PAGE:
The argument against affirmative action in colleges is too-often made by groups who feel entitled to higher education, and who can’t abide by the fact that they should have to work for it (and to prove themselves) just like everyone else. And the classic “anti-Asian bias” argument that touts facts and figures comparing acceptance rates for Asian/Asian Americans against those of minority groups underrepresented in higher education only pits minority groups against one another while propping Asian Americans as the token “model minority”.

Rather than to blindly accept a charged, politically-motivated, and misleading interpretation of college admissions data (often collected in good faith by well-meaning scientists like Espenshade), it’s important to consider studies like those presented above carefully. I think there is evidence here that Asian Americans experience anti-Asian bias in the college admissions process. Nothing to date addresses the unequal acceptance rates between White and Asian students, despite a lack of difference in treatment by affirmative action policies, and despite similar application rates. More studies must be done to figure out what’s behind those disparate admissions probabilities.

But does that mean that Asian Americans aren’t benefiting from higher education? Hardly. Around the country, Asian Americans are better represented on college campuses than we are in the national population. And while some Asian ethnicities remain underrepresented, on the whole, our community is churning out well-educated degree-holders who are entering the skilled workforce en masse.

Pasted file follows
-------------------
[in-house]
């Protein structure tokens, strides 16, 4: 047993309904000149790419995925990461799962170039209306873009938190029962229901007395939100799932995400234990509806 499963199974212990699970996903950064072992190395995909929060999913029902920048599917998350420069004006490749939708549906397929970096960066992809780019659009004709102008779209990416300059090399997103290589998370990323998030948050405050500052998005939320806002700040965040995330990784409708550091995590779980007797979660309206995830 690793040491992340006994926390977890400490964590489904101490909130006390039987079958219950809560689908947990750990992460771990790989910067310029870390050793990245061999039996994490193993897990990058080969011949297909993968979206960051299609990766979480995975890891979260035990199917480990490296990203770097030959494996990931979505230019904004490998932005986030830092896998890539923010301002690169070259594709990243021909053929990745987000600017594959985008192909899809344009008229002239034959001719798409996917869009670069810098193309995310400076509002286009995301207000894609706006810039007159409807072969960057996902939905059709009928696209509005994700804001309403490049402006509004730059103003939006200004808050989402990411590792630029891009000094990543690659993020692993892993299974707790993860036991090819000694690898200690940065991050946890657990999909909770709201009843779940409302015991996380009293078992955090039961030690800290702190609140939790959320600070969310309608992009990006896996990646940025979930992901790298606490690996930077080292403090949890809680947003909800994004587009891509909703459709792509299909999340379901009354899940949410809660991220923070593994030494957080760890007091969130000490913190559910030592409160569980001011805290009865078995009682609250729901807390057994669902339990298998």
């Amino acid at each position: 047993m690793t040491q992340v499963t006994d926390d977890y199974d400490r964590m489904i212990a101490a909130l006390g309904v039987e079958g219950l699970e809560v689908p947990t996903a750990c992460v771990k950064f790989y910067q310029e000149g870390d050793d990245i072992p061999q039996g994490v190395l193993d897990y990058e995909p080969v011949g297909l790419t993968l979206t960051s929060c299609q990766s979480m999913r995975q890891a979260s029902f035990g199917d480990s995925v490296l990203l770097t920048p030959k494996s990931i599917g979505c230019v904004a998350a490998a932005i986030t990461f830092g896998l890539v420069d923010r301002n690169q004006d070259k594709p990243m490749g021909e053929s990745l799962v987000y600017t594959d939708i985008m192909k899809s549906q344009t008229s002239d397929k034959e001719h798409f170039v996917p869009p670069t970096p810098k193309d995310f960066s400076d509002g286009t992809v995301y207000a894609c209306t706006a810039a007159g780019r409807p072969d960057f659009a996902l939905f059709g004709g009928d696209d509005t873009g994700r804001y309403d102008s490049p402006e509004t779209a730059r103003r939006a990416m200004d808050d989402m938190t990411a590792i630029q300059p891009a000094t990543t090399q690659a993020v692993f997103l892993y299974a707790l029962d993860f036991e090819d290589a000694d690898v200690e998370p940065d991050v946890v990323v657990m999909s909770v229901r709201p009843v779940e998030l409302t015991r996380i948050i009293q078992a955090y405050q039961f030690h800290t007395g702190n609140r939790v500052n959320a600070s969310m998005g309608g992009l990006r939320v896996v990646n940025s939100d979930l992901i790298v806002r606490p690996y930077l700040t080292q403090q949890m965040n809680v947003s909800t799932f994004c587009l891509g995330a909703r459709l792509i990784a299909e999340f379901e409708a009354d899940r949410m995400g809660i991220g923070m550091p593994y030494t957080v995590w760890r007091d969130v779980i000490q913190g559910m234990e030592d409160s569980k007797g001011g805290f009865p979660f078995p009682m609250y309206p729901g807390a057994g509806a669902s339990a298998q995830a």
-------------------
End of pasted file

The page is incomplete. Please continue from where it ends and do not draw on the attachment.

So, if you’re an Asian American high school student applying to college, remember the following: the admissions process will be difficult, but with decent grades and SAT scores, and with diverse interests in music, drama or another language, you’ll find a great college. Ask for help in preparing your application — clearly, there are lots of Asian Americans out there who have been through this process. And, above all, don’t limit yourself to the elite schools that are receiving tons of Asian American applicants: make sure to apply to a few less well-known or public schools, even just as a back-up.

Because here’s the final piece of advice I have, and it’s one that some people don’t want to vocalize: In the end, it’s not about what school you get into (or how you get in, whether by affirmative action, legacy, athletic scholarships, or if you speak six languages and are a world-renowned kazoo player) — it’s about how well you succeed once you get there.

The rest of it’s just getting your foot in the door. What happens after that is up to you.